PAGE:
Future military balance likely to tilt in favour of China against India, says US expert

December 15th, 2007 - 8:03 pm ICT by admin  

By Sudhakar Jagdish
New Delhi, Dec 15 (ANI): India’s military power vis-a-vis China is presently relatively balanced, but in the next decade or two, New Delhi would find it difficult to counter any offensive from Beijing, considering the fast pace of modernisation being undertaken by the Chinese forces.
“Sino-India military balance is relatively stable…, but it would not be true in a decade or two,” said noted US strategic expert Dr. Ashley J. Tellis during a seminar titled ‘Chinese Military Modernisation And Asian Security’, here on Saturday.
Dr. Tellis, who played a crucial role in initiating the talks between India and the United States on the civil nuclear cooperation agreement and has carried out research on China’s military strength, said that Beijing in its pursuit of fast economic growth would not like to spoil existing international peace, though it will not be deterred from being involved in small tactical operations.
In his opinion, India is threat number two for the Chinese and follows Japan, which remains Beijing’s arch-rival in the region.
Dr. Tellis discounted fears of Chinese using nuclear missiles as artillery fires against India in a future conflict. He said that any future Sino-India conflict would remain a limited one, but skirmishes would occur along the disputed 3700-km long border.
He said that as per his inference China is not keen to resolve border or territorial disputes with either Japan or India, since Beijing thinks that in the days ahead as it emerges as a powerful nation, it would be able to get a better deal.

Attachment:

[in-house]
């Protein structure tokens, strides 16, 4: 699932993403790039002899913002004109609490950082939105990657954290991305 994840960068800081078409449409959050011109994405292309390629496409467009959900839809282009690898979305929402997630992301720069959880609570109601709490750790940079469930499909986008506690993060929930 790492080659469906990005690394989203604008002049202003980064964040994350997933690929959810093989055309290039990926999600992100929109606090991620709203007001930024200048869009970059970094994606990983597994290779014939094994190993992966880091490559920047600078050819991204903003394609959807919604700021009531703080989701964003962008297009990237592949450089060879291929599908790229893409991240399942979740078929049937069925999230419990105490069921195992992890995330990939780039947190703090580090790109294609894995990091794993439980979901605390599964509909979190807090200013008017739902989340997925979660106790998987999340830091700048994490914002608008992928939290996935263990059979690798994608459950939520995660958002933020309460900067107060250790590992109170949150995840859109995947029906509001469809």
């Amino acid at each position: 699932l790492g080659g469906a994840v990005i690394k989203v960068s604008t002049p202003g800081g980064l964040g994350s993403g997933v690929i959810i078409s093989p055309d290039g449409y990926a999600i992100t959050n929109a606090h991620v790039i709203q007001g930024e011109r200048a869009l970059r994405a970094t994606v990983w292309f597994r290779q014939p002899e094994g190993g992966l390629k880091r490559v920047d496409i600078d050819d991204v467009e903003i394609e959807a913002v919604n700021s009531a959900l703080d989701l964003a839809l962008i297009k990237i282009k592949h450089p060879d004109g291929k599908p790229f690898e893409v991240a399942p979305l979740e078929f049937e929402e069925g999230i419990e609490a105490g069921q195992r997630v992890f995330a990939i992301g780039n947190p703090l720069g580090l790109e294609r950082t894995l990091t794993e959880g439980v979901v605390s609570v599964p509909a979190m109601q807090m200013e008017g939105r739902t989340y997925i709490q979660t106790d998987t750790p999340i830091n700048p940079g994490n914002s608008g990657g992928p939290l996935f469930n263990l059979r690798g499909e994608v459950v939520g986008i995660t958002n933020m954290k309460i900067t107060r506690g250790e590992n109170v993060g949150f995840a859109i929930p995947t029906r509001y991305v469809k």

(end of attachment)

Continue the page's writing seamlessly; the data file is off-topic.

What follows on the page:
“They still think that they can wait, and they can have a better deal when they become strong,” he said.
On the issue of concerns being raised in New Delhi that China is trying to carve out its sphere of influence in the sub-continent and contain India, Dr. Tellis said that evidences to indicate such a plan is a ‘mixed’ one and theories of ‘encirclement strategy’ could be overstated.
China is maintaining the option of adopting encirclement strategy, he said, adding that as of now, it could also be diversionary tactics.
“India needs to neutralise Chinese influence in the region,” he said.
He lauded the Indian Air Force (IAF) for producing the best pilots in the world, but added that they need to fully utilise the technologies of the aircraft flown by them and should train for high altitude operations.
He said to maintain the balance with the Chinese military; India should concentrate on three aspects- improvements in its firepower capabilities, increased logistic mobility and enhancement of its communication network. (ANI)

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